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Bellone proposes law to circumvent farmland program court ruling

Suffolk County Executive Steve Bellone addresses the Suffolk

Suffolk County Executive Steve Bellone addresses the Suffolk County Legislature at the beginning of the 2017 session in Smithtown, Jan. 3, 2017. Credit: Ed Betz

Suffolk County Executive Steve Bellone has proposed a local law to circumvent a recent court ruling which bars farmers from erecting farmstands and other structures on land where the public owns the building rights, under the county’s landmark farmland program.

In September, Justice Thomas Whelan threw out two laws passed in 2010 and 2013 that allowed farmers to get special-use permits and hardship exemptions to build structures such as greenhouses, barns and solar and wind generators on land where the public had bought out farmers’ right to build anything as part of the farmland-preservation program.

“We disagree with the decision,” said Bellone. “This is the oldest and most successful farmland program in the country and we will fight to protect it.”

Bellone said Whelan’s ruling specifically struck down the process whereby a county-appointed committee could grant waivers and permit hardship exemption for farmland construction within the program.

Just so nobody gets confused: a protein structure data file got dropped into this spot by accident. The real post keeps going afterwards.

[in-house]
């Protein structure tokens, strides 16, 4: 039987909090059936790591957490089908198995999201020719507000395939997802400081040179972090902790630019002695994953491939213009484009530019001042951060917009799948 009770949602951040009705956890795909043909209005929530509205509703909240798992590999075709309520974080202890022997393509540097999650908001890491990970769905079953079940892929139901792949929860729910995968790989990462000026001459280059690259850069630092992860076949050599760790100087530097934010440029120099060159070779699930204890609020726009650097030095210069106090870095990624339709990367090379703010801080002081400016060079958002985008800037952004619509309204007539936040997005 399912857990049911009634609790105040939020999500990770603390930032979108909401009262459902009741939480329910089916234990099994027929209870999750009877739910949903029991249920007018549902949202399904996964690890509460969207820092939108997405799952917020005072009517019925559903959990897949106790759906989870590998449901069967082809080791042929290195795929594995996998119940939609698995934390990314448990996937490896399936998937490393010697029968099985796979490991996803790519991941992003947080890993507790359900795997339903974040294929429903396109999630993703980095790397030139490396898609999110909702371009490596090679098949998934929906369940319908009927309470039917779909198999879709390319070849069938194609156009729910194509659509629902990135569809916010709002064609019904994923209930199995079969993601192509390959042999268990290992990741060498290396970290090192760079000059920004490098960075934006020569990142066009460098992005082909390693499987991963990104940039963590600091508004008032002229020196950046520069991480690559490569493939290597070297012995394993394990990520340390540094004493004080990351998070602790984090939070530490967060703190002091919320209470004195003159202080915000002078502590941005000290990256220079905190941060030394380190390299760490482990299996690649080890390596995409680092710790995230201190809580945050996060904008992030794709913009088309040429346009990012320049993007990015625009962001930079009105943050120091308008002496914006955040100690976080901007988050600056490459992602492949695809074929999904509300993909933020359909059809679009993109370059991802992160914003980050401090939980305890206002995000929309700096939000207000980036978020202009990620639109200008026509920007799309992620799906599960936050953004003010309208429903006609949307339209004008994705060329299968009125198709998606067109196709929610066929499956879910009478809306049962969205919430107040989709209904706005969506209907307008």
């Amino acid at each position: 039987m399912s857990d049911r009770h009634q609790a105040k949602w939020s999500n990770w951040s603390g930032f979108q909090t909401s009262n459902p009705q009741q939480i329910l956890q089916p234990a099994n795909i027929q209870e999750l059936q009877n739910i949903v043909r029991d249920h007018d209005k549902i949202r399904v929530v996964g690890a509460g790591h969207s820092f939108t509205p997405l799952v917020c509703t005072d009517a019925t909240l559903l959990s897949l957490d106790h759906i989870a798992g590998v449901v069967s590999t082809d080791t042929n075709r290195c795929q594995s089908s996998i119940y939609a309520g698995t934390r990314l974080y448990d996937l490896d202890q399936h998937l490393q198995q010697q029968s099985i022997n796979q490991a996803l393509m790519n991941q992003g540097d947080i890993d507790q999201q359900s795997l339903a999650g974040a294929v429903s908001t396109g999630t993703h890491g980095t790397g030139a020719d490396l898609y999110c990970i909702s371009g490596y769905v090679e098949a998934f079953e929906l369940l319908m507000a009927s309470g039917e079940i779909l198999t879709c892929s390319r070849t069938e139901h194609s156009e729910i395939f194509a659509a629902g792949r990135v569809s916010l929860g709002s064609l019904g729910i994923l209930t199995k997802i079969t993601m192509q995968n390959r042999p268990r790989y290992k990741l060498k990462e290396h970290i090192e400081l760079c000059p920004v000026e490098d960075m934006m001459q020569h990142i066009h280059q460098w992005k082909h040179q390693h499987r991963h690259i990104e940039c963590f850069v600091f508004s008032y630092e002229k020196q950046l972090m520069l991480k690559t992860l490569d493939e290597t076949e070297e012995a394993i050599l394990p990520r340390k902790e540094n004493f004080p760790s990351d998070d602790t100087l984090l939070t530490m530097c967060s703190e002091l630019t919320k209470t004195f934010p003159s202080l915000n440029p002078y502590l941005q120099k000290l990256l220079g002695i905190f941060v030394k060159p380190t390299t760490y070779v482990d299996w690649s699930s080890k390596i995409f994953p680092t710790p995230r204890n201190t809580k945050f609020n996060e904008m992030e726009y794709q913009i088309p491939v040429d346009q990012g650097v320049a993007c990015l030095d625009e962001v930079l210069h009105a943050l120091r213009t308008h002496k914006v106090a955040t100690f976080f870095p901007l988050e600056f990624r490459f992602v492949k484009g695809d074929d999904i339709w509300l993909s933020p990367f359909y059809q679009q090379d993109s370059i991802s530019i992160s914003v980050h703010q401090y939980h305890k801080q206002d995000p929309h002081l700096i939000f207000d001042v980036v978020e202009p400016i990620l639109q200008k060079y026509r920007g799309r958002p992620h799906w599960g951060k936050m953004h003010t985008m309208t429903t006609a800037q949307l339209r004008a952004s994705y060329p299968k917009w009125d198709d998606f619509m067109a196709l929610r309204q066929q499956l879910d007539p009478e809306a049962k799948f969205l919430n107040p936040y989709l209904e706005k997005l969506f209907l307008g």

Under the proposed legislation, the legislature itself would be granting farmers the right to put up limited farm-related structures without permits, he said. The county is also appealing Whelan’s decision.

But critics say Bellone’s plan will backfire and the only way to legally reverse the court ruling is with a legal appeal or a voter referendum.

Bellone’s proposal comes after the Long Island Pine Barrens Society successfully challenged 2010 and 2013 amendments to the original 1974 program. Those amendments set up a process to erect farm-related structures. Suffolk has preserved 10,000 of the county’s 39,000 farm acres.

In his decision last September, state Supreme Court Justice Whelan found “The development allowed . . . constitutes a substantial intrusion upon the public rights to prohibit development as the existing openness . . . is diminished, if not extinguished” by the building of structures.

He also ruled the farmland-preservation program, adopted in a public referendum can only be changed by another public vote.

Paul Sabatino, who was an attorney for the Pine Barrens Society in the case, called the proposed law “a kamikaze move.”

The bill “will eviscerate their [the county’s] appeal and blow up whatever’s left of the preservation program,” he added.

Richard Amper, Pine Barrens Society executive director, said farmland construction alienates the public, which has invested millions to protect farms.

“Voters are willing to save open space, protect fertile soils and scenic vistas to prevent development, but not if politicians and the farm lobby steal their money,” he said.

However, East End lawmakers Al Krupski (D-Cutchogue) and Bridget Fleming (D-Noyack) — who are co-sponsoring Bellone’s bill — say such steps are vital for local farms to survive.

“We don’t pull a plow with oxen anymore” said Krupski, himself a farmer. “If the business of farming does not work, we won’t have farms.”


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